In August 2022, I visited Kuno National Park with Barth Balli. The park is in the state of Madhya Pradesh in India and we were visiting to prepare for the arrival of cheetahs from Namibia for reintroduction. The primary purpose of this visit was to check the preparations and infrastructure in Kuno necessary for the arrival of the cheetahs and their ongoing care while in quarantine and pre-release holding before the reintroduction.
Upon arrival into Kuno, the cheetahs will be held in smaller quarantine enclosures in which they will pass medical quarantine. Following this brief period, the cheetahs will be moved into larger holding enclosures (bomas) in order to acclimate to the new environment and to start learning what prey species are available to hunt before being released into Kuno. Though CCF believes that the cheetahs will be able to adapt to the environment in Kuno without too much trouble, there are differences in the habitat (vegetation structure and prey species available) between India and Namibia and as such the cheetahs will need time to adjust. This holding period pre-release provides the cheetahs a safe environment in which they can start to adjust to the new conditions before being released out into the national park.
During the visit, we worked with the local team in India to inspect the quarantine facility and holding bomas and provided recommendations as to the last steps needed to ensure the facilities were ready for the arrival of the cheetahs. CCF met and discussed with the local team all the necessary considerations for how to care for the animals during quarantine and pre-release holding and discussed logistics for the ongoing, long-term monitoring of the cheetahs once released.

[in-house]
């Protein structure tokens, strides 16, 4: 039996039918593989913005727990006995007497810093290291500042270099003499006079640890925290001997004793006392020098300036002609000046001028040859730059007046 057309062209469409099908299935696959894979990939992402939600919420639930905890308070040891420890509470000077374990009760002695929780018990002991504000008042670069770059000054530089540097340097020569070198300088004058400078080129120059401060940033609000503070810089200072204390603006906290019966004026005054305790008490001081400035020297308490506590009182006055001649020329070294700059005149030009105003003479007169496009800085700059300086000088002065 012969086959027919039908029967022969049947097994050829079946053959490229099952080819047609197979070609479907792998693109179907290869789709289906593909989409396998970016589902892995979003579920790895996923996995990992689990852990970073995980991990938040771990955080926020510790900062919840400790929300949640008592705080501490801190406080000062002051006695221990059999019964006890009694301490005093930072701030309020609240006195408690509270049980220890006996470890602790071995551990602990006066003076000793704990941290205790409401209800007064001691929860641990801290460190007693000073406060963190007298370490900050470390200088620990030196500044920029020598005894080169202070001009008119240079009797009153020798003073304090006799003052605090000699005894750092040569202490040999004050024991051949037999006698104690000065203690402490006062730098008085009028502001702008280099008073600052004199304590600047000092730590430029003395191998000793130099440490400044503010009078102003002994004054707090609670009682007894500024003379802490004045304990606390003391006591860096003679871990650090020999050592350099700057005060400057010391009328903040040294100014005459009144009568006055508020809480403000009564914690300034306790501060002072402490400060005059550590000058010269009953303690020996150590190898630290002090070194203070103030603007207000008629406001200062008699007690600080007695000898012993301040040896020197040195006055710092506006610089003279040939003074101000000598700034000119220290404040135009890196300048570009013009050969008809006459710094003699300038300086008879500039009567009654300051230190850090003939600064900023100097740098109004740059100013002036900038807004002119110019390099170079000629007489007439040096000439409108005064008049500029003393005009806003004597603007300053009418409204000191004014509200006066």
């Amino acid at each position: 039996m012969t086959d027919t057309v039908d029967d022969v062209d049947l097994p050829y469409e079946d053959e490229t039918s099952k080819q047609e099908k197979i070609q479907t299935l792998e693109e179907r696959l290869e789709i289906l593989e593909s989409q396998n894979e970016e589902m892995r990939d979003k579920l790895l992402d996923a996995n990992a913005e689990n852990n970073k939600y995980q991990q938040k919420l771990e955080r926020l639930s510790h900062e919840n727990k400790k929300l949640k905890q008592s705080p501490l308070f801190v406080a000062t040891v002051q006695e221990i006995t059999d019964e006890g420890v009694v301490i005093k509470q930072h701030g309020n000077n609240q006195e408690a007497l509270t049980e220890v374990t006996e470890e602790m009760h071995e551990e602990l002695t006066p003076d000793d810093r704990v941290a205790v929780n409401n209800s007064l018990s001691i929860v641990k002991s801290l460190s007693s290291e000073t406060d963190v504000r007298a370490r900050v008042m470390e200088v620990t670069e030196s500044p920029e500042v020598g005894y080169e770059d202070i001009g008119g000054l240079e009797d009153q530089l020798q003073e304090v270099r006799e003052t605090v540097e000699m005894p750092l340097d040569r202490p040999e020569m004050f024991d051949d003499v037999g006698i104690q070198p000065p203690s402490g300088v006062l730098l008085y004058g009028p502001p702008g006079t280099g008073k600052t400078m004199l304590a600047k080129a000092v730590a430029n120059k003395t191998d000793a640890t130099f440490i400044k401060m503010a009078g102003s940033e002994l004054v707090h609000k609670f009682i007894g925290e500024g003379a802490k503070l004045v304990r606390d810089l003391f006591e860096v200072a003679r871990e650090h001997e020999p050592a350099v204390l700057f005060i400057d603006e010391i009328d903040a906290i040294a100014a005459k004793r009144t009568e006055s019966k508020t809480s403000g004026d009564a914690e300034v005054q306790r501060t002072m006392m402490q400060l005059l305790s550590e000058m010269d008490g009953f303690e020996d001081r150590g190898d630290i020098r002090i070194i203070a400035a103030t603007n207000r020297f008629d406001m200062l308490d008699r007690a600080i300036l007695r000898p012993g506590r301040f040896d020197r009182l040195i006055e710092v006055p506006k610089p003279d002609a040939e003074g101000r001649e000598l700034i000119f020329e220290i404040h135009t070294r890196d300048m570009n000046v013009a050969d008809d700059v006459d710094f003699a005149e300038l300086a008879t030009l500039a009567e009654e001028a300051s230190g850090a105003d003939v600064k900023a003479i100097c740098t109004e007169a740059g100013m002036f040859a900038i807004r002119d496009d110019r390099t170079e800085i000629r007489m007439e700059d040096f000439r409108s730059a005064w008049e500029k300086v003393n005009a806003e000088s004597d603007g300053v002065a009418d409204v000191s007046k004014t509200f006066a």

We also had the opportunity to tour the park for assessment of the habitat conditions and to have an idea of what areas of the park the cheetahs may find most suitable. Though there are differences between the habitat provided in Kuno and that found in Namibia, there are many similarities as well with plenty of suitable areas for the cheetahs in which to hunt. For hunting, cheetahs do well in open grasslands as well as in more moderately dense vegetated areas and Kuno provides ample suitable options.
Reintroducing any species is always an extremely difficult task that requires many years of dedicated effort and perseverance in the face of hardship. However, from CCF’s years of research releasing cheetahs back into the wild, we have learned of key actions we can take to help maximise the survival probability of released animals. CCF has worked with India and the Kuno National Park team to share this knowledge so that it can be applied for this reintroduction. Though in the end the success of the effort will depend upon the performance of the individuals reintroduced, CCF is confident that Kuno is as prepared to do everything possible to ensure the project is a success.
September 19, 2022PRESS STATEMENT by DR PETER H. KATJAVIVI of NAMIBIA
September 10, 2022Earth Expeditions Course Resumes at CCF After a Two-Year Hiatus
September 9, 2021Statement by Dr. Laurie Marker – Human-Wildlife Conflict